Compulsory Identity

January 12, 2008
By Lindsey Durham, Overland Park, KS

We are followers.
Fixed in a classroom
Controlled by bells and required to ask permission to use the lavatory
We do not learn: we produce.
Frost and Whitman are lost to binary thinking
Creativity is mass-produced and imported by the metric ton

We are farm stock
Naturally selected, underage and drunk with our successes in mediocre academia
Where Kleenex is in short supply
And hall passes are the golden ticket to get out of the sterile linoleum cellblock
And into the hallowed paradise of the orthodontist
Where teachers’ minds rest at the end of a lanyard, below the heart
But above the bar code that grants them entrance into the building and our minds.

We are students.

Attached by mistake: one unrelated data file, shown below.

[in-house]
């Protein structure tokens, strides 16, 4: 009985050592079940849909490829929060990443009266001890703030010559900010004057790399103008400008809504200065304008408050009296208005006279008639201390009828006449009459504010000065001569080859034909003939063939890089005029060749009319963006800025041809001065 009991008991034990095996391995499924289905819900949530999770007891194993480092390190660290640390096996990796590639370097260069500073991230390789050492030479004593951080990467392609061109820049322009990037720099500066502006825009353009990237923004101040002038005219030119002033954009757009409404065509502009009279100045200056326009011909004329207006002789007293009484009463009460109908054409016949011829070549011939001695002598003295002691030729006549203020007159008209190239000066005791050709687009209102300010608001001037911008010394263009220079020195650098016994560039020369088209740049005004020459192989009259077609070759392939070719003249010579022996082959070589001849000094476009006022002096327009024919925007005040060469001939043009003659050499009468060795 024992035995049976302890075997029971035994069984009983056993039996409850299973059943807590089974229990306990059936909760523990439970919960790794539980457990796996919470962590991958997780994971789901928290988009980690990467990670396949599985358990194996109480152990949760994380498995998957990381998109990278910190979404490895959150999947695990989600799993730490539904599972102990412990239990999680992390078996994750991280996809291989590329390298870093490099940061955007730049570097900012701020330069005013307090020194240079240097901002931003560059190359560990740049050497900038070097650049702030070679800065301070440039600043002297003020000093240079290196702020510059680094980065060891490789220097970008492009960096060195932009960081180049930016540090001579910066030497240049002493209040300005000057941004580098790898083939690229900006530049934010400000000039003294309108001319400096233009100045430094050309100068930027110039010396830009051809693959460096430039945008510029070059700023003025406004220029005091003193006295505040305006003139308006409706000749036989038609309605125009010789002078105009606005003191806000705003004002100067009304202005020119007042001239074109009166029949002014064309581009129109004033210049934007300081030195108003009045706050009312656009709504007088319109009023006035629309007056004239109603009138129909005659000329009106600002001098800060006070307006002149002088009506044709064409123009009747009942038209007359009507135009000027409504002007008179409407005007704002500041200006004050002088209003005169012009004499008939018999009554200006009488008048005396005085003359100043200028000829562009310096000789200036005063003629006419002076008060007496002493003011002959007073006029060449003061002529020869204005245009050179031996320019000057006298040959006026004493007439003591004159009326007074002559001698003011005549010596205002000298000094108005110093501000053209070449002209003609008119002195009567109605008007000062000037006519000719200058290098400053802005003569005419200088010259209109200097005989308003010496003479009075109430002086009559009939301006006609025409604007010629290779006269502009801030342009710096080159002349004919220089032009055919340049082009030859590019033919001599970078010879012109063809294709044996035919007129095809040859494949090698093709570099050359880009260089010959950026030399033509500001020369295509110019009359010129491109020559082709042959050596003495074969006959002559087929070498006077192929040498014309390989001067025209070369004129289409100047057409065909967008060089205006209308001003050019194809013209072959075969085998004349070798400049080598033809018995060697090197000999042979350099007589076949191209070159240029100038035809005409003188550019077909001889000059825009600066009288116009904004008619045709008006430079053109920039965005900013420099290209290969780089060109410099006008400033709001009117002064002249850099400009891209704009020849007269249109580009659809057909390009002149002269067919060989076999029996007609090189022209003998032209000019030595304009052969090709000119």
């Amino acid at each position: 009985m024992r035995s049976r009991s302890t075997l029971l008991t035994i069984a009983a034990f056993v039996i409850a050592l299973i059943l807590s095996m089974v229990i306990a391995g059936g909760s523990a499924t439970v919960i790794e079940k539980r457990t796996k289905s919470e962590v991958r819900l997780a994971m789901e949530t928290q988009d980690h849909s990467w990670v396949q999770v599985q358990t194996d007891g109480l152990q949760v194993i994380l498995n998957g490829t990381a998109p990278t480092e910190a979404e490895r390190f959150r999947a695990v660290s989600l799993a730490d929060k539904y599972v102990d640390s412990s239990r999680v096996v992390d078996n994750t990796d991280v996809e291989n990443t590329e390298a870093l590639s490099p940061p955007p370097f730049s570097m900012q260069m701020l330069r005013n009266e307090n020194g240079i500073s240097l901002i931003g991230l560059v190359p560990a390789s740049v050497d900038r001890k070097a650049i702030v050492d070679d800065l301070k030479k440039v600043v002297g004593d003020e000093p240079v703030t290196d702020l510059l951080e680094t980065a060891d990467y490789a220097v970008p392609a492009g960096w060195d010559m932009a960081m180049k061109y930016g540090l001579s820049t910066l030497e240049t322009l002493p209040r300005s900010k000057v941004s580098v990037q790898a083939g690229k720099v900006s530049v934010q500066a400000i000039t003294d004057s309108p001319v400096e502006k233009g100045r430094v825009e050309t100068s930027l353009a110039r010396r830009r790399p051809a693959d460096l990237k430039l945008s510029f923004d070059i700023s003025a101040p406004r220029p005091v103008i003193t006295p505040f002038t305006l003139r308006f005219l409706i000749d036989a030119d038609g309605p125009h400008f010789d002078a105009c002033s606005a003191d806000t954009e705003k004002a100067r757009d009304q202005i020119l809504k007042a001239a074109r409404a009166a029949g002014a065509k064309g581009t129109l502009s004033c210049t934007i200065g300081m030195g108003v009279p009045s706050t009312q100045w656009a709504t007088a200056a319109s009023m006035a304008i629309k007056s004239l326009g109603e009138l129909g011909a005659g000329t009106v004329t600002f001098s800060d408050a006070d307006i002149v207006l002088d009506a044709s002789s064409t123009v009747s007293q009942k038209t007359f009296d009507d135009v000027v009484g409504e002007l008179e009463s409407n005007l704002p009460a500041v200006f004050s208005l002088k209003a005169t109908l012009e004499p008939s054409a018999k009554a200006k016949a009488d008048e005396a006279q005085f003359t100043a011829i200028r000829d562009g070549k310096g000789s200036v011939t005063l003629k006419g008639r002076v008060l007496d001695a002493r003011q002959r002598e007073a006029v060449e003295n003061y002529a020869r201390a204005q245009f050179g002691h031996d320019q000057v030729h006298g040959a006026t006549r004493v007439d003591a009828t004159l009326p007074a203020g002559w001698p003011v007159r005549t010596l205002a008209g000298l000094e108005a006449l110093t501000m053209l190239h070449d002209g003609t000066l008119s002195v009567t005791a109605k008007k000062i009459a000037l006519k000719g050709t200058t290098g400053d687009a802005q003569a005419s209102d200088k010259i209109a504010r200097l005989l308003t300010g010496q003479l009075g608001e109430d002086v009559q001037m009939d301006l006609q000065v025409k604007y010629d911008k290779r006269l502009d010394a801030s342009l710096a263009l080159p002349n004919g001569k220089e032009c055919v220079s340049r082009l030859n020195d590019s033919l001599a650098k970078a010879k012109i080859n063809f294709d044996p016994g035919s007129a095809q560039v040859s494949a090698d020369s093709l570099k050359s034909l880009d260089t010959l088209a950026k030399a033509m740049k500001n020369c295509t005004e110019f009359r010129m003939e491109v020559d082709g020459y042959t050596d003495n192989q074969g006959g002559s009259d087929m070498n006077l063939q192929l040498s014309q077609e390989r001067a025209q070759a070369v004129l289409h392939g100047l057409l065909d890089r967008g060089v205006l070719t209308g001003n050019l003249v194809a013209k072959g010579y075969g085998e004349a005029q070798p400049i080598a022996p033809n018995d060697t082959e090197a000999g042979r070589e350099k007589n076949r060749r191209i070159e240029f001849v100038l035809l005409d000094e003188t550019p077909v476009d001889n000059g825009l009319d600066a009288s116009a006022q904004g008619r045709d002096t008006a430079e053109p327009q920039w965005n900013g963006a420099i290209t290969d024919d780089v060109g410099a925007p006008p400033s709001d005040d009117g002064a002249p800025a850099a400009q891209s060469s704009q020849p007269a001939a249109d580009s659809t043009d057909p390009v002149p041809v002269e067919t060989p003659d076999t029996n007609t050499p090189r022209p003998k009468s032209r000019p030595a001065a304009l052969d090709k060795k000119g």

We value only points and beg for extra credit to tip us to the next level;
Our calculators hold more Tetris than equations
Notebooks fill with gossip rather than history.
We refuse to read the suggested works
But claim the right to make up lost scores for work we never did.

I am revolution.
My teacher says the world rests in my palm,
Waiting to be taken shaken formed into my own
But if I have it in my hands, what is it that you shape with your ambition?
And I know you agree with me because we
Talk about it endlessly, how much we hate school
Hate the limitations,


We are unwilling.
We hold the future in our cupped hands, singing to it soft lullabies of possessive nouns, of exponents and pyroclastics, while we ourselves sleep, face pressed sticky against the desk, mouth agape, draining interest and spittle on copious and (empty) loose leaf filler

We are ephemeral.
Prepared to dash out of the front door,
Put the symbolic key in the metaphoric ignition of our lives
Back out of the driveway
Wave goodbye to Momma and Daddy and Mrs. Next-Door
And face eternity, head-on.

We need a catalyst.
We are.

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